For family, Bailey Bowman’s memory will never die

J. Patrick Eaken

       Bailey Bowman was traveling with boyfriend Gerald Lathrop, Sr. along State Route 795 heading towards his parents’ home on the evening of June 5, 2010.
      The two 20-year-old Walbridge residents had spent the day at the Old West End Festival.
      Before reaching the home on Luckey Road, a Category EF4 tornado swept up both Bowman and Lathrop, however, Bowman did not survive. Lathrop and Bowman had a 2½-year-old son, Gerald Lathrop, Jr., who was left without his mother.
      “Bailey and I were coming home from dinner and we were trying to get to my parent’s house for shelter because we heard that there were bad storms, so we left early,” Lathrop said. “We got to-go boxes and we were going to come back here and eat and be with my family and we didn’t make it.
      “We ran into a tornado and tried to get to the (Lake Township police) department. I never saw what happened to her. I ended up getting thrown against the building and the only thing that saved my life was two boulders — one on my right and one on my left that held the building up and kept it from falling on me. The whole building collapsed, and I’ve never experienced anything like that,” Lathrop continued.
      “But I’ll never move forward from that day. It just plays in my head — it’s a tape play that never quits.”
      Fast forward 10 years to 2020, and Gerald Sr. and Gerald Jr. are doing well, although it took a few years for Gerald Sr. to recover from the trauma.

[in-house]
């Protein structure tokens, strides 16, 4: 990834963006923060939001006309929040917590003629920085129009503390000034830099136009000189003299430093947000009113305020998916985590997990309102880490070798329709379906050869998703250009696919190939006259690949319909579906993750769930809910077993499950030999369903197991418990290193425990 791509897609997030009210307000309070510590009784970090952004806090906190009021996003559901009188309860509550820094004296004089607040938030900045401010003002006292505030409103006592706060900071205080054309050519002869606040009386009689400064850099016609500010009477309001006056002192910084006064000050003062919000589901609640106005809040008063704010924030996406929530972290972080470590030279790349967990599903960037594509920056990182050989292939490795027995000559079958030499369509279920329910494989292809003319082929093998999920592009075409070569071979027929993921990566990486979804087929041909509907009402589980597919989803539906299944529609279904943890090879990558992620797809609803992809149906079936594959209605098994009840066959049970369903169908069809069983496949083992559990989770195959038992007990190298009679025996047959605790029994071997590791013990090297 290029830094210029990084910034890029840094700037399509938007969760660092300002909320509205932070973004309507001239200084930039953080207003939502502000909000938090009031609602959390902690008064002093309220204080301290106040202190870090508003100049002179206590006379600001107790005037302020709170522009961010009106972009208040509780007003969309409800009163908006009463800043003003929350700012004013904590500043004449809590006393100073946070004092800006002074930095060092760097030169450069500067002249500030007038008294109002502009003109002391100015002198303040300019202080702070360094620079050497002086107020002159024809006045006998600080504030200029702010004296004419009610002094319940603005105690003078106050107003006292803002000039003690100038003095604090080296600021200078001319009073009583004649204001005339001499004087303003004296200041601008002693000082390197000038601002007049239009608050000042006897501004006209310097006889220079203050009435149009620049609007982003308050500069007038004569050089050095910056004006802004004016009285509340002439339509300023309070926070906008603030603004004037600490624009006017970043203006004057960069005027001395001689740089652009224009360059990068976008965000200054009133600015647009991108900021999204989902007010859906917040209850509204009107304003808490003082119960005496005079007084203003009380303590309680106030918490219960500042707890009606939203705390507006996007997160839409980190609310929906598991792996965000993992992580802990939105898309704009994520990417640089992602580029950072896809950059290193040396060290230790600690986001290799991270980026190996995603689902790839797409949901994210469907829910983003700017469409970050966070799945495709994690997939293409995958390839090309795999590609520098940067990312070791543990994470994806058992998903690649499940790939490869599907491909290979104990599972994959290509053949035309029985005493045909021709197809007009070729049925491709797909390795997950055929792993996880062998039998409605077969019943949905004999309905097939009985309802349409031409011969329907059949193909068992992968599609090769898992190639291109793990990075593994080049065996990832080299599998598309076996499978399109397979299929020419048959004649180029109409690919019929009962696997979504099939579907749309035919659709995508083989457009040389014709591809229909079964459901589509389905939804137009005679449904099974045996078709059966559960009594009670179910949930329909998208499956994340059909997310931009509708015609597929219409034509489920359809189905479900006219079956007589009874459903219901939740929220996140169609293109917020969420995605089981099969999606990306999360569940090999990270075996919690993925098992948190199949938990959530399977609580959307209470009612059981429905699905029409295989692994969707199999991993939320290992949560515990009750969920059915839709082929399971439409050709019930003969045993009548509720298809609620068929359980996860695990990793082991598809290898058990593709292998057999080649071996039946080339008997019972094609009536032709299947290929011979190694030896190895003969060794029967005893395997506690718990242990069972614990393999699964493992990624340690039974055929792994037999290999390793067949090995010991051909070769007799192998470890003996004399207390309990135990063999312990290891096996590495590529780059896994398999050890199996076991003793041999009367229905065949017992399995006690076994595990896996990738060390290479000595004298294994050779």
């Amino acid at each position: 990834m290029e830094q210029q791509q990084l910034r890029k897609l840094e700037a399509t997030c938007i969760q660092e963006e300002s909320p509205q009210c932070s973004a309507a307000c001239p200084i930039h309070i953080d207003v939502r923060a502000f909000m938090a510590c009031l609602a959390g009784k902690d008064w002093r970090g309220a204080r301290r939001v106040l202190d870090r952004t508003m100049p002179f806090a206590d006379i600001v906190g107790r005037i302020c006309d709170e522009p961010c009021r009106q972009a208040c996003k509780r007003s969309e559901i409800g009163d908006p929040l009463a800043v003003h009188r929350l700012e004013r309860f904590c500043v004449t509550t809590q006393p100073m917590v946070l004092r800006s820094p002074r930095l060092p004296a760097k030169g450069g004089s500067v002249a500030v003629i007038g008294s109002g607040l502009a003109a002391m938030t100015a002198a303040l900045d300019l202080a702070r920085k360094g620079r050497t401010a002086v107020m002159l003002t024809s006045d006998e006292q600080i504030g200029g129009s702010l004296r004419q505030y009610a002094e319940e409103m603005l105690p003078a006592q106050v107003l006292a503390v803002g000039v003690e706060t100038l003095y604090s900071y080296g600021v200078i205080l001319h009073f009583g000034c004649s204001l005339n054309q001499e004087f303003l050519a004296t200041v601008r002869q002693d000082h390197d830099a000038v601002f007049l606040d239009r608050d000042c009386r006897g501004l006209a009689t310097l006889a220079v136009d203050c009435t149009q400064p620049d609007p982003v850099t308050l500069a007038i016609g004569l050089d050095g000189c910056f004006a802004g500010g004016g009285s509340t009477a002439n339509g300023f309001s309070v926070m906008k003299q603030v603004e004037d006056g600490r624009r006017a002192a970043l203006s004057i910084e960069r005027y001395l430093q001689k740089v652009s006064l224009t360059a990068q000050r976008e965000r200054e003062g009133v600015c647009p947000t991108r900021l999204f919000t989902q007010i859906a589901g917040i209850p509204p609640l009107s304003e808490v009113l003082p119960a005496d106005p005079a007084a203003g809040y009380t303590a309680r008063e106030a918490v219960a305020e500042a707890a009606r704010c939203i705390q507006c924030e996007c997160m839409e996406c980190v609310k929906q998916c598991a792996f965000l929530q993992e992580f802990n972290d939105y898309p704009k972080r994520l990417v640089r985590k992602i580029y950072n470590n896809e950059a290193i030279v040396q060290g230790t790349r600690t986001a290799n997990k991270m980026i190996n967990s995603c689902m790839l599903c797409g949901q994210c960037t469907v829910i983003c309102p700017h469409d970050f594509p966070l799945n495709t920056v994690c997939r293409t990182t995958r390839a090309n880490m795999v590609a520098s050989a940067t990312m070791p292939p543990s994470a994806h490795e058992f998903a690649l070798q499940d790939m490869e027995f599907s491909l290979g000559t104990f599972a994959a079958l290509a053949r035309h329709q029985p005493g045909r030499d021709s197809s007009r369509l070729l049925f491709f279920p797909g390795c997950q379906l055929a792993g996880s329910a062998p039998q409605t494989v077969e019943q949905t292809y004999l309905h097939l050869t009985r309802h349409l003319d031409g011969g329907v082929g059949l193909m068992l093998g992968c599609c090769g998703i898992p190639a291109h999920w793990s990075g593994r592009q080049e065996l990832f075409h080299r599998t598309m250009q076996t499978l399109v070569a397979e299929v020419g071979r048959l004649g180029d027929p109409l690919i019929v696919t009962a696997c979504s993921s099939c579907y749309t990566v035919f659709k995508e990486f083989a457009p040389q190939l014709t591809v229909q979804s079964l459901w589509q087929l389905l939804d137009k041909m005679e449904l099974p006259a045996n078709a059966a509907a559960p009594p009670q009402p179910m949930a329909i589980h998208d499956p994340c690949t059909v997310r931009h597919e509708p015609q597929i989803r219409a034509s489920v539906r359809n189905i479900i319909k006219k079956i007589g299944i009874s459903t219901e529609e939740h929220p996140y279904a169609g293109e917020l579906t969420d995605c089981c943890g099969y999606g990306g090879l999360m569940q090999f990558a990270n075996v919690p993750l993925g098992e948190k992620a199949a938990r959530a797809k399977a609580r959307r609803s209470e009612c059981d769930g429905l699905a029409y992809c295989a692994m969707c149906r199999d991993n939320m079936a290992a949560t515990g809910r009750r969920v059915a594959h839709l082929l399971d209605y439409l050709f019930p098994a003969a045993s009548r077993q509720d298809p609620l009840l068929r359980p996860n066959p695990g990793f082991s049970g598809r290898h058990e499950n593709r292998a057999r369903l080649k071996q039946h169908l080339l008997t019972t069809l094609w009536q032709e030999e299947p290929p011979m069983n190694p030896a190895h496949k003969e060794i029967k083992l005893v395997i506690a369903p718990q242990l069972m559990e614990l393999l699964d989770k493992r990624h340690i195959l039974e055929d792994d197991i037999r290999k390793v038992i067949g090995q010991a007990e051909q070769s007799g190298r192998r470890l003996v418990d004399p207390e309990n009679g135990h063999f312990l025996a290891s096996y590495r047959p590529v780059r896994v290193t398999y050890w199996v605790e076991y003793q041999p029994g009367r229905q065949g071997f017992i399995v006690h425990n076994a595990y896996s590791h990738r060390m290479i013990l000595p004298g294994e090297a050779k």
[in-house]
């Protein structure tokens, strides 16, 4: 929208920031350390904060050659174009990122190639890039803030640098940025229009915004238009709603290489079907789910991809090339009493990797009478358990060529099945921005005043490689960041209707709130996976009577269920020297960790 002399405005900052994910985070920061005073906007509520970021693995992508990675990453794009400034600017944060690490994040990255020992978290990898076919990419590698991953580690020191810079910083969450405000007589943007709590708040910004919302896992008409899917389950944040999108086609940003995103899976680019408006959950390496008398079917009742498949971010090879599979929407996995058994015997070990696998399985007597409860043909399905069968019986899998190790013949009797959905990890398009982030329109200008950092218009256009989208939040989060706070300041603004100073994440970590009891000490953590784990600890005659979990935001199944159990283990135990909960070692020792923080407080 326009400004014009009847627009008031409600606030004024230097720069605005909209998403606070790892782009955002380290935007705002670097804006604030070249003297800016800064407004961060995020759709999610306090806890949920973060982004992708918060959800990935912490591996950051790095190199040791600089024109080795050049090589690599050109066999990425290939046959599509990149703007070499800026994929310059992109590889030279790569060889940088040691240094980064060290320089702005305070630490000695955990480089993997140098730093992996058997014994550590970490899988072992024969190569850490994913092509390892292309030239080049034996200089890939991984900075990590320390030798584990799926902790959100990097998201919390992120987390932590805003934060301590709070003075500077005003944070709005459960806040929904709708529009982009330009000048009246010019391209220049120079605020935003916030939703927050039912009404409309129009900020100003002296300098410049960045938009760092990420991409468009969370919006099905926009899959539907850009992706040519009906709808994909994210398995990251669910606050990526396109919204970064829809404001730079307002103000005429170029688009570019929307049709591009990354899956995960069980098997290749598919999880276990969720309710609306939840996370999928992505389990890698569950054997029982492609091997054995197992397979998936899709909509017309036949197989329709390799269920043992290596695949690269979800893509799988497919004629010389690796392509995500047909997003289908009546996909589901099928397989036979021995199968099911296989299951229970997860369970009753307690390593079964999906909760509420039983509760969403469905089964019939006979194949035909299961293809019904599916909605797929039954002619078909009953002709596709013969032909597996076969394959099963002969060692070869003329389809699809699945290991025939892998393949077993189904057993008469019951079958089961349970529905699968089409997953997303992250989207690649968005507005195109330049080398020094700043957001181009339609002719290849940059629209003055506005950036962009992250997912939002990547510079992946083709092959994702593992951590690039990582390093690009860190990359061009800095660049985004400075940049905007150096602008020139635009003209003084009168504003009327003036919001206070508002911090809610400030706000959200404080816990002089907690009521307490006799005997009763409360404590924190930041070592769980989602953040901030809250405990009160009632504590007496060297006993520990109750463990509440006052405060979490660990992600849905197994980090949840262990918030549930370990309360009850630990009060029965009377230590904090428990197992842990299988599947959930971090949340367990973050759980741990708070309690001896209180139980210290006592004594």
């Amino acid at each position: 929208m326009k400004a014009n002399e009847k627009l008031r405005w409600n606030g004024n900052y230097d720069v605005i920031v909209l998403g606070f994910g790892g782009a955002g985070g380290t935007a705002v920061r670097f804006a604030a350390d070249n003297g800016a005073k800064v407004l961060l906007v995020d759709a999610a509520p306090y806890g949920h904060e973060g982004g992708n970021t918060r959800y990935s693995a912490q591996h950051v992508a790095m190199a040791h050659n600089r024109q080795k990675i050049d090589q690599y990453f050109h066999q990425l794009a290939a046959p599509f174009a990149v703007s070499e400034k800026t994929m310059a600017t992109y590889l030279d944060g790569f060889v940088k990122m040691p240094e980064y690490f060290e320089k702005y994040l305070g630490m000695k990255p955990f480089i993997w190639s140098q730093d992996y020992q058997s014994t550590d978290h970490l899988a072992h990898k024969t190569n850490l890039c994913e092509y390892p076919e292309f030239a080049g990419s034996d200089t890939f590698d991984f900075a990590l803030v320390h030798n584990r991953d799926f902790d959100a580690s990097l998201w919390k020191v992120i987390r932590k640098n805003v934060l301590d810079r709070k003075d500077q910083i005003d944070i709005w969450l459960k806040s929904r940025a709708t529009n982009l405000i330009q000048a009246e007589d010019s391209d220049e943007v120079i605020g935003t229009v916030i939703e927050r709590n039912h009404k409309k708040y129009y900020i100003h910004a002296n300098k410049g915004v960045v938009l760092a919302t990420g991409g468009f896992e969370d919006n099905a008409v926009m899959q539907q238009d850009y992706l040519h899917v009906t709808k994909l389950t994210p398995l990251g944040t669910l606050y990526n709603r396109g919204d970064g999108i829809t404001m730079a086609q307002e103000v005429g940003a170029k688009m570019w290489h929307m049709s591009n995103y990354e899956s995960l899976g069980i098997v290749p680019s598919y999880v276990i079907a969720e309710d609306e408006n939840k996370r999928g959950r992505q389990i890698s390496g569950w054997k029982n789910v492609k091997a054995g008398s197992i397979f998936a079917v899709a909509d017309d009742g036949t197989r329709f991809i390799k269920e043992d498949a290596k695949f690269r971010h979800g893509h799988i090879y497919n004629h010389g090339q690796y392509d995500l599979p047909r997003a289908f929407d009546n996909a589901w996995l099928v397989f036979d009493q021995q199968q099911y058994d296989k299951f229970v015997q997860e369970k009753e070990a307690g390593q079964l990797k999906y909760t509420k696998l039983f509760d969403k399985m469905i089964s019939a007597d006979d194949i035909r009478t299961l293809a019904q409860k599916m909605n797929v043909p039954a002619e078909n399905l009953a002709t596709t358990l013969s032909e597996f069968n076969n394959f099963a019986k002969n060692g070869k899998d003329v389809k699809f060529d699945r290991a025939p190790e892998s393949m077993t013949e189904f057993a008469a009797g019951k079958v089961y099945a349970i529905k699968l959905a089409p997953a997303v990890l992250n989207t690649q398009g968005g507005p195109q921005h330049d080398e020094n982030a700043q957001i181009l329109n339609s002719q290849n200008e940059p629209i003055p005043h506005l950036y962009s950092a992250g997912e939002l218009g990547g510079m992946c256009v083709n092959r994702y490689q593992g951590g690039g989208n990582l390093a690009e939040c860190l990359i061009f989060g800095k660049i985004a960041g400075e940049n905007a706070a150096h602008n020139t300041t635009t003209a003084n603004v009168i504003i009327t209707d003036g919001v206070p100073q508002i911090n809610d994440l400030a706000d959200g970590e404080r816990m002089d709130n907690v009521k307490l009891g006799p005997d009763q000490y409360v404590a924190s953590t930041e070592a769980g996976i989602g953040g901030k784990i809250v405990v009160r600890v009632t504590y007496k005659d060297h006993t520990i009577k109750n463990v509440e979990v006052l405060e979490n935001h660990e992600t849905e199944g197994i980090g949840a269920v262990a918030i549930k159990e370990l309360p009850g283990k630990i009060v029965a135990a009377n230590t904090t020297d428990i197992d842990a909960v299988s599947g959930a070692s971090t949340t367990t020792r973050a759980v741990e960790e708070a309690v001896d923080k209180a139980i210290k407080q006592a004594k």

Four years after the tornado, in October 2014, Gerald Sr. married Ashley Gallagher.
      Gerald Jr. will enter the seventh grade at Genoa Schools and hopes to play football.
      “It ‘s kind of cool. There are parts of him (Gerald Jr.) that remind me of her and parts that remind me of his dad. Thankfully, the kids have done well,” Kirk’s wife, Bambi, said.
      Now, Gerald Sr. and Ashley have their own twin daughter and son and bought a home on Pemberville Road. Ashley had a daughter of her own when they got married, and after much discussion they decided to have children together. What they got was twins — a daughter and son.
      “Mom wanted one and my dad didn’t and then a few years later my dad wanted one and my mom didn’t,” Gerald Jr. said.
      Two weeks ago, they closed on the purchase of an additional 30 acres adjacent to their property that includes a 14-acre pond, where they fish.
      “They were closing two weeks ago, and they were back there fishing,” Kirk said. “Since they had the closing, they moved a camper back there and the babies have their Mickey Mouse fishing poles. They were doing well with catching perch last week and they were going to have a fish fry.”
     Except for a small kitchen fire last week that disturbed their routine, Gerald Sr. has made peace with his family of six.
      “He’s really good with the kids. The kids love to fish and ride their minibikes,” Bambi, said. “It’s a good story and he’s done well. He’s wounded no matter what he says, and he questions life a lot, you know, ‘Why does this has to happen?’ Certain things happen throughout your life, and he wants to know why things happen. Now his neighbor is battling cancer and my mom is going through radiation and chemo. Still, why do these things happen all the time and they is no explanation?”